27 October 2011

Solo at Sentosa

How are the seagrass meadows at Sentosa doing? I thought I should go and find out today.
Sentosa has many patches of Tape seagrasses (Enhalus acoroides) all over the reef flats, and some stretches of Spoon seagrasses (Halophila ovalis) on the mid-shore.

I decided to use the TeamSeagrass methods to cover as much of the shore as I could. I managed random sampling on four segments of the shore, two near the northern end, another in the middle and the last one near the seawall off Rasa Sentosa.
There's still quite a lot of seagrasses here and most of them look healthy and happy. Although there were some patches of Spoon seagrasses with burnt leaf blades in the area near the seawall. Sorry for the blurry photos. Sneaky camera started to fog up inside towards the middle of the trip, probably because I was overusing it. Sigh.
The Tape seagrasses were blooming today! The female Tape seagrass flower has three corrugated petals that only open up on the surface of the water. When the flower is submerged (bottom left photo), the white petals close up.
The male flowers are tiny and float on the water surface, often forming 'rafts'. When these meet the open female flower on the water surface, pollination magic happens!
I also had a quick look at corals along the way. There were some small Favid corals (Family Faviidae) of various kinds, many small to large boulder shaped Pore hard corals (Porites sp.) and many Small goniopora corals (Goniopora sp.). I didn't come across any bleaching corals today. Mass coral bleaching that hit all our shores last year seemed to have affected Sentosa corals badly. Hopefully, the corals here can recover soon!
It was nice to come across some small colonies of leathery soft corals (Family Alcyoniidae) of various kinds that looked normal.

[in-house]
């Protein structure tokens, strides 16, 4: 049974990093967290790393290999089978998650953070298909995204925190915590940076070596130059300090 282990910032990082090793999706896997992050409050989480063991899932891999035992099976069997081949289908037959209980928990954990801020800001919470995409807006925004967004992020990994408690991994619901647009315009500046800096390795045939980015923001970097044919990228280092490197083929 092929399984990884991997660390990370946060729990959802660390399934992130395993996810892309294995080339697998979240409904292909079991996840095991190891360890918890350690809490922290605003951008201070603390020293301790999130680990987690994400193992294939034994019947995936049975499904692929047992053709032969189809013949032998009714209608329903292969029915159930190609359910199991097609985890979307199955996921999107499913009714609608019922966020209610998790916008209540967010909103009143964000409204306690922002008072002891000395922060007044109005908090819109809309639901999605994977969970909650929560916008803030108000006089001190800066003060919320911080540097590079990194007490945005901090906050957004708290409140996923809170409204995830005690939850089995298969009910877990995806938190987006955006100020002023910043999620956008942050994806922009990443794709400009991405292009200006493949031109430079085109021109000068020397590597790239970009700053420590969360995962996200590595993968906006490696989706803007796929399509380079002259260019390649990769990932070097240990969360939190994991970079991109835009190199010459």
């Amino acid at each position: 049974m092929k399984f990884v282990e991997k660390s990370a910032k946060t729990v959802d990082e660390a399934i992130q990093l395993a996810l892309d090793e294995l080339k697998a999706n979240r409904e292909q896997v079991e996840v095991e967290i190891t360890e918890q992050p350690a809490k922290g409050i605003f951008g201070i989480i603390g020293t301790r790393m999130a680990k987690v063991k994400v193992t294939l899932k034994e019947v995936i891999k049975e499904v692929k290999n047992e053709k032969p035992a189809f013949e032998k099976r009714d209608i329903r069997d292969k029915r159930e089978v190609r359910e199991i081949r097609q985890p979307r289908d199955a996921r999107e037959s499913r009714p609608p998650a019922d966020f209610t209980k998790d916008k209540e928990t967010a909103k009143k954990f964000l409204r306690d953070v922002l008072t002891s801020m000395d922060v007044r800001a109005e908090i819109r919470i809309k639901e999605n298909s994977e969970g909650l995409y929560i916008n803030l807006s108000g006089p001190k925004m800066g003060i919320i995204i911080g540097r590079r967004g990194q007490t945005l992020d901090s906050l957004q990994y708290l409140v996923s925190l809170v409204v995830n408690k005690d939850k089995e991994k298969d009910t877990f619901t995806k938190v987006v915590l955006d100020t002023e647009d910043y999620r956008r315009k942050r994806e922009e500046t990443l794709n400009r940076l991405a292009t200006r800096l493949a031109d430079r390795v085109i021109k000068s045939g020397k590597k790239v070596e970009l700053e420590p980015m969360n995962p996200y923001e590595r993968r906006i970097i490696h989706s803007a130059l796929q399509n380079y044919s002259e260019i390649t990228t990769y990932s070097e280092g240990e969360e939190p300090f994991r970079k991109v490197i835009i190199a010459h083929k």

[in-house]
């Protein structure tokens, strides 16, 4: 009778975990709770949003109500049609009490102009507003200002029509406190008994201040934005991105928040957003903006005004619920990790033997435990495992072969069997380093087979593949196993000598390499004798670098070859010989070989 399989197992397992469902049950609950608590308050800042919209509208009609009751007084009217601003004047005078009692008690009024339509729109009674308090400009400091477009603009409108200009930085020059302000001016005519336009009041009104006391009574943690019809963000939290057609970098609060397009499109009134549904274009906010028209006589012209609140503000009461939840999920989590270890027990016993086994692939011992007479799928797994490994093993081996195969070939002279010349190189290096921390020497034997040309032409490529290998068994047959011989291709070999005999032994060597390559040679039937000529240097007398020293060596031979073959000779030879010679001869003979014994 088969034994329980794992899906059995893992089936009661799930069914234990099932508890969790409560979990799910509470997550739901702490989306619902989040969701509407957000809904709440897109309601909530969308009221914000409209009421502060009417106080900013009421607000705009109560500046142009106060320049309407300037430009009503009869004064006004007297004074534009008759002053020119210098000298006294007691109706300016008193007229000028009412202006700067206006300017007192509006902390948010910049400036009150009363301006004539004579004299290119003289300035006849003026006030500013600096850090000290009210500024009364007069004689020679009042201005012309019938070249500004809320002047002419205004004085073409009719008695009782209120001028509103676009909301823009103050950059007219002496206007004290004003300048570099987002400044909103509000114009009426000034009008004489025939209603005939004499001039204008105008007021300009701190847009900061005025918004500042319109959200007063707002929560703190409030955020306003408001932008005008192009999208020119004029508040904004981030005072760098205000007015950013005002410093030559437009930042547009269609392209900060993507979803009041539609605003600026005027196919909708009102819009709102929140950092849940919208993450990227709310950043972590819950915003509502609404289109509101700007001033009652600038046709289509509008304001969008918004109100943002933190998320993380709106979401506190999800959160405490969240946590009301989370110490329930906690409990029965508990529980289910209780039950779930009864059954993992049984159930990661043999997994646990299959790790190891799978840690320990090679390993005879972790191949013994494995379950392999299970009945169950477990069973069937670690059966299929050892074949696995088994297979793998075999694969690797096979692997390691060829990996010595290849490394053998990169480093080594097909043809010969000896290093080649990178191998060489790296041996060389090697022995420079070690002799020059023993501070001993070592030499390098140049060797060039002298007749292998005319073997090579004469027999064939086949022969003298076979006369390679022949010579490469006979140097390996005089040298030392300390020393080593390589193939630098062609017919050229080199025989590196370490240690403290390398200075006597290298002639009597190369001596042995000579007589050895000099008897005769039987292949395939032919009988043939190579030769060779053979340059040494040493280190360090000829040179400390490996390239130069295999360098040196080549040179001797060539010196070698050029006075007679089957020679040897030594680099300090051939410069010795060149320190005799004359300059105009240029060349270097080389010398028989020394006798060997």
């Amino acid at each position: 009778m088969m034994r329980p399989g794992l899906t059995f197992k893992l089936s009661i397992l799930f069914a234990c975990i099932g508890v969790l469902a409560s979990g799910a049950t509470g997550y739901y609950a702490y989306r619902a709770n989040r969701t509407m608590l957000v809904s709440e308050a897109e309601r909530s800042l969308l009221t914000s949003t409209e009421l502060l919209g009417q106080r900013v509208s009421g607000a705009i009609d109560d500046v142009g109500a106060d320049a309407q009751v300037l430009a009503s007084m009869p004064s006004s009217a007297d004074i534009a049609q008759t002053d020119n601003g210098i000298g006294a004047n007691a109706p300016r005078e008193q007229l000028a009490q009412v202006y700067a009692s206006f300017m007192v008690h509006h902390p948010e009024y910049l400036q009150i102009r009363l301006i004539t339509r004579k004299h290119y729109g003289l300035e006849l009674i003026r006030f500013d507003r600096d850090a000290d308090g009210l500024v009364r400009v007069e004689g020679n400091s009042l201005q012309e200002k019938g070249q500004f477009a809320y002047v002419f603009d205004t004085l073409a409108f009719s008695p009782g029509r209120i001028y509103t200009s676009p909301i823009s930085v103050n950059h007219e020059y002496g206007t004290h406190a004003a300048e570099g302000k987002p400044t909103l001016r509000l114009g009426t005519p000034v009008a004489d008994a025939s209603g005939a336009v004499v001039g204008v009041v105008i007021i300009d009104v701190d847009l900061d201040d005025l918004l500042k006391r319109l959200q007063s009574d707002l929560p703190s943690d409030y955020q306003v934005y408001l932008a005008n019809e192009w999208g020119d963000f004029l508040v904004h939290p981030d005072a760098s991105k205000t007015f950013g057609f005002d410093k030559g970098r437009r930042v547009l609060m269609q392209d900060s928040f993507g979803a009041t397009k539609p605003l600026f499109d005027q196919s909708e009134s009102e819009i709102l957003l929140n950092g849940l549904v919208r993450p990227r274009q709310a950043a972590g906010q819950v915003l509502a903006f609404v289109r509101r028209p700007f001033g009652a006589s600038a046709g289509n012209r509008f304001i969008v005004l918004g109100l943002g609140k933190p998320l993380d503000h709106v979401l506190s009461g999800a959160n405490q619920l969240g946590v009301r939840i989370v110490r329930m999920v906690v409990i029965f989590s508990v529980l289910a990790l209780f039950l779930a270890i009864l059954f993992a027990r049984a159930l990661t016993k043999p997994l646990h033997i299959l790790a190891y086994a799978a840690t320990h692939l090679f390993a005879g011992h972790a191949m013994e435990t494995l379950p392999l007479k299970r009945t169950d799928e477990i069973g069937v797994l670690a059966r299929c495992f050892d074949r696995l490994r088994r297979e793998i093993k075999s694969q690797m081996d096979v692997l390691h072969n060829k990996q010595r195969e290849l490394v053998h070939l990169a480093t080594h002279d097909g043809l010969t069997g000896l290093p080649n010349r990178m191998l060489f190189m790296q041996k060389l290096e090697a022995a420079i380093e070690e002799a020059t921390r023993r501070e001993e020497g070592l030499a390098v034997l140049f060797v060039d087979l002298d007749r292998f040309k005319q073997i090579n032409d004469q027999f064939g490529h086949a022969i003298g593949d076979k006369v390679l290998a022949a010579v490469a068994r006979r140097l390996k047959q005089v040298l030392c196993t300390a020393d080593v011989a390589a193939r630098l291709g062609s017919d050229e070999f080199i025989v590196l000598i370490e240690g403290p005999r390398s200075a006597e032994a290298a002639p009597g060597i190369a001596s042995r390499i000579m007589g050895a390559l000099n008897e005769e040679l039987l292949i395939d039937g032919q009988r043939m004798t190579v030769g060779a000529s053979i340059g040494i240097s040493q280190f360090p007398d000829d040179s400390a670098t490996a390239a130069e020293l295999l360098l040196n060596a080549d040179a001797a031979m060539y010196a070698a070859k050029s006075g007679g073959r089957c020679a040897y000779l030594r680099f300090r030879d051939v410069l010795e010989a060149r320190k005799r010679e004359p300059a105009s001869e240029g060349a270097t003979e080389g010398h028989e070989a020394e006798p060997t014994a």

I also saw some small patches of sponges, and I saw a Red egg crab (Atergatis integerrimus) and a few Frilly anemones (Phymanthus sp.). I also saw on small Carpet eel-blenny (Congrogadus subducens) as well as many small, fast moving fishes.
Among the most precious natural treasures found on this shore is the pair of Nyireh (Xylocarpus rumphii) that are growing on the high shore. As far as I know, besides these two trees, the only other trees are 3-4 at St. John's Island.
It's good to see that Sentosa has warned people to respect the marine life on this special shore and not to remove anything.
Today, there was a light bloom of Hairy green seaweed (Bryopsis sp.). Just before I left, a last look at the massive reclamation project for the new Pasir Panjang container terminal takes up a large portion of the horizon facing this Sentosa shore.
The rest of the horizon is taken up by Pulau Bukom and the refineries there, as well as several large ships anchored in the vicinity.
Let's hope any new projects near this shore will take into consideration the marine life found here!

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